What was once thought to be a symbol of grandmotherhood has quickly become a statement of youth culture – knitting and crocheting is becoming increasingly popular with young people of all genders. Sublime takes a look at five innovators who are breaking sexist and ageist stereotypes and changing the game with their unique works.

Lizzie Morgan 2GIMME KAYA

This UK-based, slow-fashion brand has revolutionised crocheting with eye-catching pieces straight out of the ‘70s. Founder Lizzie Morgan’s love for crochet started as a result of thrifting at charity shops when she was younger. She felt inspired to teach herself the craft by watching tutorials on YouTube, and her love for it morphed into a business. 

Today, each Gimme Kaya item is designed, handmade, packaged, and posted by Morgan herself, guaranteeing high-quality pieces with a groovy, festival aesthetic that provide customers with a colourful wardrobe year-round.


Designer and fibre artist Julia Ramsey is making a name for herself in the knitwear fashion world with her bold pieces. Creating custom, hand-knitted dresses, Ramsey uses heirloom materials like vintage ribbon and silk embroidery thread in her Knitted Bridal Collection. The dresses are constructed with intricate designs, giving the pieces a stunning and intimate feel.

Ramsey is passionate about promoting and supporting small-scale, locally-based organic farms and fibre products, and her Pelt Collection uses minimally-processed fibres. She describes each piece from this collection as a ‘second skin’ – a source of comfort, a temporary shelter, and a reminder of an animal’s gift.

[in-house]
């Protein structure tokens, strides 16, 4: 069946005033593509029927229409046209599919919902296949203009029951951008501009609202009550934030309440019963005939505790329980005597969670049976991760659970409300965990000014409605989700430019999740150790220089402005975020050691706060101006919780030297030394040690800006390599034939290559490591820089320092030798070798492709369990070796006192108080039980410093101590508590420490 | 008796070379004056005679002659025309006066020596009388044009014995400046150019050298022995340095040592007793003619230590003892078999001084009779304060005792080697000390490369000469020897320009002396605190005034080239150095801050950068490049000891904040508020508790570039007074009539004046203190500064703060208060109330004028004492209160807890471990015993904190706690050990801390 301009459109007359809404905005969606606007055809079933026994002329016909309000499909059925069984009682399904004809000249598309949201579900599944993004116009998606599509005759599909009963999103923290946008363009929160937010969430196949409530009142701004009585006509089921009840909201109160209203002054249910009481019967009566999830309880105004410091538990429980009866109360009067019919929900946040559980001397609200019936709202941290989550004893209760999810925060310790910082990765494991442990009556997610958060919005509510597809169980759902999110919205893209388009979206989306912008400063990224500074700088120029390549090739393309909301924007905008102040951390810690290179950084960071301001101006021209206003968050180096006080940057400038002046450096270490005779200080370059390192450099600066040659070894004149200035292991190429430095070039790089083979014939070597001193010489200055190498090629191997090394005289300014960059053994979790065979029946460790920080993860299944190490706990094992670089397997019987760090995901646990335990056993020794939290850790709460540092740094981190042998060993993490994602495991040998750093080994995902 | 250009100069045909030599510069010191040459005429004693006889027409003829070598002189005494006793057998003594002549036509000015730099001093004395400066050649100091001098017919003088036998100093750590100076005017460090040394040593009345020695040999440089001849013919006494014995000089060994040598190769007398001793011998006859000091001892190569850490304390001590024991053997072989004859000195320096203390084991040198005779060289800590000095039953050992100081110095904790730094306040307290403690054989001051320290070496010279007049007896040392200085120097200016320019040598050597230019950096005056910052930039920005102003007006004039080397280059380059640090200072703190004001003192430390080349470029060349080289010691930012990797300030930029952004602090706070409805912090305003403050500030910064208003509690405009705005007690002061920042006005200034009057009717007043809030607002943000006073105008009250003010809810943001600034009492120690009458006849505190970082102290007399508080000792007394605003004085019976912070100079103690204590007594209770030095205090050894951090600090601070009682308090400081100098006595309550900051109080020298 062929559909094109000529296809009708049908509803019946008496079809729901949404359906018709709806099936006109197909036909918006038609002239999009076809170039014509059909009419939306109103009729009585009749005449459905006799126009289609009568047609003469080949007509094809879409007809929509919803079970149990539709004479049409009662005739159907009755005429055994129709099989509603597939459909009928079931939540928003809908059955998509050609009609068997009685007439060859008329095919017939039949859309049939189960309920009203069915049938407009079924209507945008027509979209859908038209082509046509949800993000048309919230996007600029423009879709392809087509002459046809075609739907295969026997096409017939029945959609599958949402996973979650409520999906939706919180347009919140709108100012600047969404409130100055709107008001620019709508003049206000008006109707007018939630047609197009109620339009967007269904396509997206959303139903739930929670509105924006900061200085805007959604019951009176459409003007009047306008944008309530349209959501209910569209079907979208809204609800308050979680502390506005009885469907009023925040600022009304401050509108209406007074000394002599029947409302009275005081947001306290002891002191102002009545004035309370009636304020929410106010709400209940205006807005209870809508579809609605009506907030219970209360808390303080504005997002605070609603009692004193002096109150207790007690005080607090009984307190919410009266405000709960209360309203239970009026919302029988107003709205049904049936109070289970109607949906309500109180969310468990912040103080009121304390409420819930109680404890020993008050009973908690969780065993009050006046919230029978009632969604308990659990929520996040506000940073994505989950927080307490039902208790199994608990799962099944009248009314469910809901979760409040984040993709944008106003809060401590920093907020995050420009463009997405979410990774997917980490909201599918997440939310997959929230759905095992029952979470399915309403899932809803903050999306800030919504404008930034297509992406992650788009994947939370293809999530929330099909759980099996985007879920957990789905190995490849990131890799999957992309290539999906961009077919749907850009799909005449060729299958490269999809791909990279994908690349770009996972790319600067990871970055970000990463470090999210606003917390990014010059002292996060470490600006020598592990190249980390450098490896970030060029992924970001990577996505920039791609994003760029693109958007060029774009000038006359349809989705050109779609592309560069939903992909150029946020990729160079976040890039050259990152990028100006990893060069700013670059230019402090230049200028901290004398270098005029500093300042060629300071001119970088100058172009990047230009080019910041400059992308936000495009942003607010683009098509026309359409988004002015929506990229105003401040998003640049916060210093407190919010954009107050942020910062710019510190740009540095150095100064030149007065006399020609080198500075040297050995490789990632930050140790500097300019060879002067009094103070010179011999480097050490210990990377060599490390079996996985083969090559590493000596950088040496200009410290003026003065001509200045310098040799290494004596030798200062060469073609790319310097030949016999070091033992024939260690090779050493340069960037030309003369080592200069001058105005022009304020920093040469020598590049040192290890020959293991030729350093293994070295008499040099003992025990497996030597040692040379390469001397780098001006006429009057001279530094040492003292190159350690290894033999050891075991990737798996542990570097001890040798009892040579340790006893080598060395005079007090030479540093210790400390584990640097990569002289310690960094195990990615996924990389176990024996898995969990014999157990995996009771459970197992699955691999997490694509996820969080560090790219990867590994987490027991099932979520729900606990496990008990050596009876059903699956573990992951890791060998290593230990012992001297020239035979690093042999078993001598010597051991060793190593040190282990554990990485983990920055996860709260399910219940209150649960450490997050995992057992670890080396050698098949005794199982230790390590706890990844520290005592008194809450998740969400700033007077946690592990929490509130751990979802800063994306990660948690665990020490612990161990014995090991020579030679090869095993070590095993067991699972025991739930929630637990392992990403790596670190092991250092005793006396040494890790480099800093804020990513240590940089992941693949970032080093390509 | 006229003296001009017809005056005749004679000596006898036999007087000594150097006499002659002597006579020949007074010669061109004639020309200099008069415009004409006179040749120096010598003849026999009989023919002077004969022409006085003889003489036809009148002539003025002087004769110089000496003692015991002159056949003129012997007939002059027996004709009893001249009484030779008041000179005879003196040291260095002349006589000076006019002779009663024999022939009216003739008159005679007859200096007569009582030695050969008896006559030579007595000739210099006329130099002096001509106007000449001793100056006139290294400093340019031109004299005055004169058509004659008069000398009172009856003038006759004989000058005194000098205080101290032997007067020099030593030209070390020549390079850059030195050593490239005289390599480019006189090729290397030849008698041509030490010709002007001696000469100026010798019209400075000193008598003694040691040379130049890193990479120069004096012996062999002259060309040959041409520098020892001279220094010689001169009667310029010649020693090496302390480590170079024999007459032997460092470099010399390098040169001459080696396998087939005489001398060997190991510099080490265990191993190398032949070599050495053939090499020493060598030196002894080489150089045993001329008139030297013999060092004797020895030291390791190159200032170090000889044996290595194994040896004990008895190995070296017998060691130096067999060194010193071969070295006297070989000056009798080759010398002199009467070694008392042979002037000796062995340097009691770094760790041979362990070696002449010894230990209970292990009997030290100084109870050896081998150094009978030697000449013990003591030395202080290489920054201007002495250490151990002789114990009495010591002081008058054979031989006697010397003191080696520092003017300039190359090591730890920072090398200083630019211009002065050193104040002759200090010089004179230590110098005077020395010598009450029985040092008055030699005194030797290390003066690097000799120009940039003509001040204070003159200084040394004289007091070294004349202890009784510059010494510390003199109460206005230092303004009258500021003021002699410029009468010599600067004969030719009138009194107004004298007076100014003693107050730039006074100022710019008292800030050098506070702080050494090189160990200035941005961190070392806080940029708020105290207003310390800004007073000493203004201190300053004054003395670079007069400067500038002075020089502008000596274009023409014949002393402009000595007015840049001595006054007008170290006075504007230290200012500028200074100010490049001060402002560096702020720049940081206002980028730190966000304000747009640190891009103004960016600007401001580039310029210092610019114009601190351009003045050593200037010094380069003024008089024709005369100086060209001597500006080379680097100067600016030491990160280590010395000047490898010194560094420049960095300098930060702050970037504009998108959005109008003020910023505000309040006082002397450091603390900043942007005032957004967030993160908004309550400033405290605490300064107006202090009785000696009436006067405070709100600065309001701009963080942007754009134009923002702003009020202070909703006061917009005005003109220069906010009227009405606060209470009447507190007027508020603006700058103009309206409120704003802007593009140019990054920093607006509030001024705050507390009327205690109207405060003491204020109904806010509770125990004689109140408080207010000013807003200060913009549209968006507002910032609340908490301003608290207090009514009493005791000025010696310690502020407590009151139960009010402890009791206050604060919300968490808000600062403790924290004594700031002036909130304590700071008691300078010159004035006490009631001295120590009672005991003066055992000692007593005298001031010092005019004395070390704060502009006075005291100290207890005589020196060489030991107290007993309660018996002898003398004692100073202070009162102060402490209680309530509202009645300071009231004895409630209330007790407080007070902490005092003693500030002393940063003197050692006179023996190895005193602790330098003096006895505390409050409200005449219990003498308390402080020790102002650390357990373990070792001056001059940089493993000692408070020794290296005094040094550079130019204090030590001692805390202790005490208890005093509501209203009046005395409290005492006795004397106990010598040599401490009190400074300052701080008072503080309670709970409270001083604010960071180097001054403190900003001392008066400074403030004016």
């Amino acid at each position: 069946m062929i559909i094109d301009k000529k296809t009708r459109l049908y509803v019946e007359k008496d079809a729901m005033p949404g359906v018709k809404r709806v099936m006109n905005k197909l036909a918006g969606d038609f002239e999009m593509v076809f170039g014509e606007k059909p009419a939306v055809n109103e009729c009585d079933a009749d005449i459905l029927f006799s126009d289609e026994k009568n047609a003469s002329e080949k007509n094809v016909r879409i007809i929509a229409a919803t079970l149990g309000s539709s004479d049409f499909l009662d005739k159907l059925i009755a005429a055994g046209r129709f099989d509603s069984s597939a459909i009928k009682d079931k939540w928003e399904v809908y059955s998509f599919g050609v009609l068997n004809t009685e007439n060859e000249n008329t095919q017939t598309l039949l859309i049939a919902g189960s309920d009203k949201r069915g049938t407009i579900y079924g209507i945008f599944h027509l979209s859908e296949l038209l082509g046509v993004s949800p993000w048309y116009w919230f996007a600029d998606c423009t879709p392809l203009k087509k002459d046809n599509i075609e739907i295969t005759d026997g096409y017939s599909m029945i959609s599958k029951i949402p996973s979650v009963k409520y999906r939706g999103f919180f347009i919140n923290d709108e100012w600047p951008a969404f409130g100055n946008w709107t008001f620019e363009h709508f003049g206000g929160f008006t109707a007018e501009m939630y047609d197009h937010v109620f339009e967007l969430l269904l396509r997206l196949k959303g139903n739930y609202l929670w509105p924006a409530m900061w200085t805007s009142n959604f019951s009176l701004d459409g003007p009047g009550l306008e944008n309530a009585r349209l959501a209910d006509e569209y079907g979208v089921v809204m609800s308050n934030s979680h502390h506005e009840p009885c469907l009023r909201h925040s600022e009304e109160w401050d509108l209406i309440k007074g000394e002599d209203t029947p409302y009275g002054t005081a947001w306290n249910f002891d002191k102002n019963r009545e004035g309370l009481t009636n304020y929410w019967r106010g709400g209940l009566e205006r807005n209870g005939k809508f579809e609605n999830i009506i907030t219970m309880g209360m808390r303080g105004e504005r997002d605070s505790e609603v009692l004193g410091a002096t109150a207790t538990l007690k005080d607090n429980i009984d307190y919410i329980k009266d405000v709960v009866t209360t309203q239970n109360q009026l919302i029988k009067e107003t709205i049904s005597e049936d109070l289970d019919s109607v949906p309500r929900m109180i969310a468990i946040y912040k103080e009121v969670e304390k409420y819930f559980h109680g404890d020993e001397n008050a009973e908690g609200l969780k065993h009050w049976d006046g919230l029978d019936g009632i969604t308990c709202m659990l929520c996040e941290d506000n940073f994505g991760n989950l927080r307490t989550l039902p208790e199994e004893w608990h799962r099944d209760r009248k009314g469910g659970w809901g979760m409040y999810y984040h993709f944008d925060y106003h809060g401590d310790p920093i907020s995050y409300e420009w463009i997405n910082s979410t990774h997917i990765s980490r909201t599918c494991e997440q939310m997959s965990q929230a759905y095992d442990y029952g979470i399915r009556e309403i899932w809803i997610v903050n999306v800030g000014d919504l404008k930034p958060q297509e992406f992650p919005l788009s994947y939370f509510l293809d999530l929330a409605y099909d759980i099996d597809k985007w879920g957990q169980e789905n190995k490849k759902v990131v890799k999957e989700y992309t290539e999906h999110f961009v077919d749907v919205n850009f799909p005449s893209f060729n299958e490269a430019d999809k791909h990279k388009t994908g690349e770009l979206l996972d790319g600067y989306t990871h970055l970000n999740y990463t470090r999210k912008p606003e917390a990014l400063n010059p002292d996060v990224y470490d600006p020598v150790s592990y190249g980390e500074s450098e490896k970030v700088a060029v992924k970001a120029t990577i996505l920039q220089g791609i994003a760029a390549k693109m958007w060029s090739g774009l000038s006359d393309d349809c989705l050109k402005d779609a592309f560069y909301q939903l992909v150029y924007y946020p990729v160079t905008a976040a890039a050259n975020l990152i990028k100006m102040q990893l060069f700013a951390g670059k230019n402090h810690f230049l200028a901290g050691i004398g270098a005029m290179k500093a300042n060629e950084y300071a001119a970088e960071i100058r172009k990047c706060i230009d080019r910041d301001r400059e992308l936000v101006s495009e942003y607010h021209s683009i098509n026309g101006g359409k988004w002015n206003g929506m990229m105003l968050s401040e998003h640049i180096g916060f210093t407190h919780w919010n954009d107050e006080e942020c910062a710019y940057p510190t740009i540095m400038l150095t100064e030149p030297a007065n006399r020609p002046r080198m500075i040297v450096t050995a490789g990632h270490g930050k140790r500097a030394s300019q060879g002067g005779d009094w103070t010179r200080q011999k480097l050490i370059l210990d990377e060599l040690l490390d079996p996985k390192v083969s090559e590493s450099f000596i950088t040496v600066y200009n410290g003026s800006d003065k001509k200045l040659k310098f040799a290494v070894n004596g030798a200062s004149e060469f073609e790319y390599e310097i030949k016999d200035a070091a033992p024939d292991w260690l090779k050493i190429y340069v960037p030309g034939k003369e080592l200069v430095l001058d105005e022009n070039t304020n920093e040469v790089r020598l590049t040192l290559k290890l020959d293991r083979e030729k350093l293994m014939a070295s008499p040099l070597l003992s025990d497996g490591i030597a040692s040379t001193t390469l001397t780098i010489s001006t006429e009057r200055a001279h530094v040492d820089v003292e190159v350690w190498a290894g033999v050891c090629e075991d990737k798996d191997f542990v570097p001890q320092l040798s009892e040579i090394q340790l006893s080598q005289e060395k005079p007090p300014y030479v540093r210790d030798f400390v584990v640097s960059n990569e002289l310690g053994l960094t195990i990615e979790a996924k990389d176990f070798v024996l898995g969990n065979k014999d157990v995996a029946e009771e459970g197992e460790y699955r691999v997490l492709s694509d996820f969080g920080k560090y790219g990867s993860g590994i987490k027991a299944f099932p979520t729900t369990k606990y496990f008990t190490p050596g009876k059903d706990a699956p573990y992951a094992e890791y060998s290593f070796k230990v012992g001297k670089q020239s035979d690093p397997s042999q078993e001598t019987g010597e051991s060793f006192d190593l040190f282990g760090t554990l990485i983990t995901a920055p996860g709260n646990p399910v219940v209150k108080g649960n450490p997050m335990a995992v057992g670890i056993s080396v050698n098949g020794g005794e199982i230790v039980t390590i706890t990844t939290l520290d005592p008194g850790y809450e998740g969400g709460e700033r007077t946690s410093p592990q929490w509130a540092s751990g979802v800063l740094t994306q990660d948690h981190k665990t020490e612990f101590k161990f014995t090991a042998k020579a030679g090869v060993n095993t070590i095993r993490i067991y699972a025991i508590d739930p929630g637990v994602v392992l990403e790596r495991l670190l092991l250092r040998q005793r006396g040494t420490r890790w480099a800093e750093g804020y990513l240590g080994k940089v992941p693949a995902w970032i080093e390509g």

Brunaticality 2BRUNATICALITY

‘Brunatically’ combines the word ‘practically’ with its founder’s name, Bruna Biavati. It’s a fitting name for a brand that focuses on inspiring and teaching people how to crochet their own clothes through beginner-level video tutorials on YouTube.

Biavati’s crochet skills were passed down to her from her mum and aunt, and this is one of the reasons why she focuses on teaching as many people as possible. ‘I know that a lot of people don’t have someone like I did. I will be their grandmas when they need crochet inspiration, a tap on the back for their hard work or even for advice,’ she says.

A core element of Biavati’s work is a replica of designer knitwear, including the renowned JW Andersen sweater or the gloves worn by Harry Styles in the Golden music video – she proves that even beginners can make clothes fit for a designer label.

Black Girls Knit Club squareBLACK GIRLS KNIT CLUB

Black Girls Knit Club was launched in 2019 to provide a safe space for Black women and women of colour in the craft community. The club was inspired by the hashtags #BlackGirlsDoKnit and #DiversKnitty, both calling for diversity and raising awareness of the lack of people of colour in the knitting and crochet communities. Founders Sicgmone Kludje and Vea Koranteng are committed to creating an inclusive environment where Black women and other women of colour can inspire and encourage each other to hand-knit their own clothes and accessories.

The club hosts monthly workshops and talks for members where they collaborate with other small businesses to enhance their knitting skills. They have also launched a line of upcycled West African textile yarn, handmade by the team from three yards of fabric sourced directly from Ghana.


Based in the UK, Halz and Krafts is fresh on the scene of crochet-wear with a range of women’s clothing and accessories, from sweater vests and festival tops to bucket hats and headbands.

Halz and Krafts encourages people to buy small by making custom items with unique input from patrons. Each item of clothing is designed and hand-crafted in house, each colour carefully chosen to capture the feeling of summer no matter the weather.

About the writer:

Halima Mohammed is an intern at #SublimeHub, an educational programme training the new generation of journalists to advance social and environmental sustainability through media activism.